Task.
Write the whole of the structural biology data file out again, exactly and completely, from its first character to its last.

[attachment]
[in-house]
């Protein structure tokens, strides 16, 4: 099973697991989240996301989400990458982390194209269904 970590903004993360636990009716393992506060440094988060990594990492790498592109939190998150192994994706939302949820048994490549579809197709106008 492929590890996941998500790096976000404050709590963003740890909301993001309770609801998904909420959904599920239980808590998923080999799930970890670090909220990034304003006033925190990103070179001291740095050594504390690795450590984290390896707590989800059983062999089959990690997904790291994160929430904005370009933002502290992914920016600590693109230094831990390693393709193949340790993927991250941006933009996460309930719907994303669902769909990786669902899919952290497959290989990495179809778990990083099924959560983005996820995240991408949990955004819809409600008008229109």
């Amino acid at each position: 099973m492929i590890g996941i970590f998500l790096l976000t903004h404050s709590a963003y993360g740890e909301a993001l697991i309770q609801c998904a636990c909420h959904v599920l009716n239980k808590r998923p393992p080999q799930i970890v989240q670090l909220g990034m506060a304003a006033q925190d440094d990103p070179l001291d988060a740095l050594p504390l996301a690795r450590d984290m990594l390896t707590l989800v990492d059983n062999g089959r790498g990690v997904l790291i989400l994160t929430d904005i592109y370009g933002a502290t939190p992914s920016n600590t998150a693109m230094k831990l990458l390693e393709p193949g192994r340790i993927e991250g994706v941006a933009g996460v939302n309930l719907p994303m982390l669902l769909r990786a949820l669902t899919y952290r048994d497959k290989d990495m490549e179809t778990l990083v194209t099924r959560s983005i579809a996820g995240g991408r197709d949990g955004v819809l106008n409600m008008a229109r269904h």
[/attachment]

[in-house]
């Protein structure tokens, strides 16, 4: 099973697991989240996301989400990458982390194209269904 970590903004993360636990009716393992506060440094988060990594990492790498592109939190998150192994994706939302949820048994490549579809197709106008 492929590890996941998500790096976000404050709590963003740890909301993001309770609801998904909420959904599920239980808590998923080999799930970890670090909220990034304003006033925190990103070179001291740095050594504390690795450590984290390896707590989800059983062999089959990690997904790291994160929430904005370009933002502290992914920016600590693109230094831990390693393709193949340790993927991250941006933009996460309930719907994303669902769909990786669902899919952290497959290989990495179809778990990083099924959560983005996820995240991408949990955004819809409600008008229109």
């Amino acid at each position: 099973m492929i590890g996941i970590f998500l790096l976000t903004h404050s709590a963003y993360g740890e909301a993001l697991i309770q609801c998904a636990c909420h959904v599920l009716n239980k808590r998923p393992p080999q799930i970890v989240q670090l909220g990034m506060a304003a006033q925190d440094d990103p070179l001291d988060a740095l050594p504390l996301a690795r450590d984290m990594l390896t707590l989800v990492d059983n062999g089959r790498g990690v997904l790291i989400l994160t929430d904005i592109y370009g933002a502290t939190p992914s920016n600590t998150a693109m230094k831990l990458l390693e393709p193949g192994r340790i993927e991250g994706v941006a933009g996460v939302n309930l719907p994303m982390l669902l769909r990786a949820l669902t899919y952290r048994d497959k290989d990495m490549e179809t778990l990083v194209t099924r959560s983005i579809a996820g995240g991408r197709d949990g955004v819809l106008n409600m008008a229109r269904h």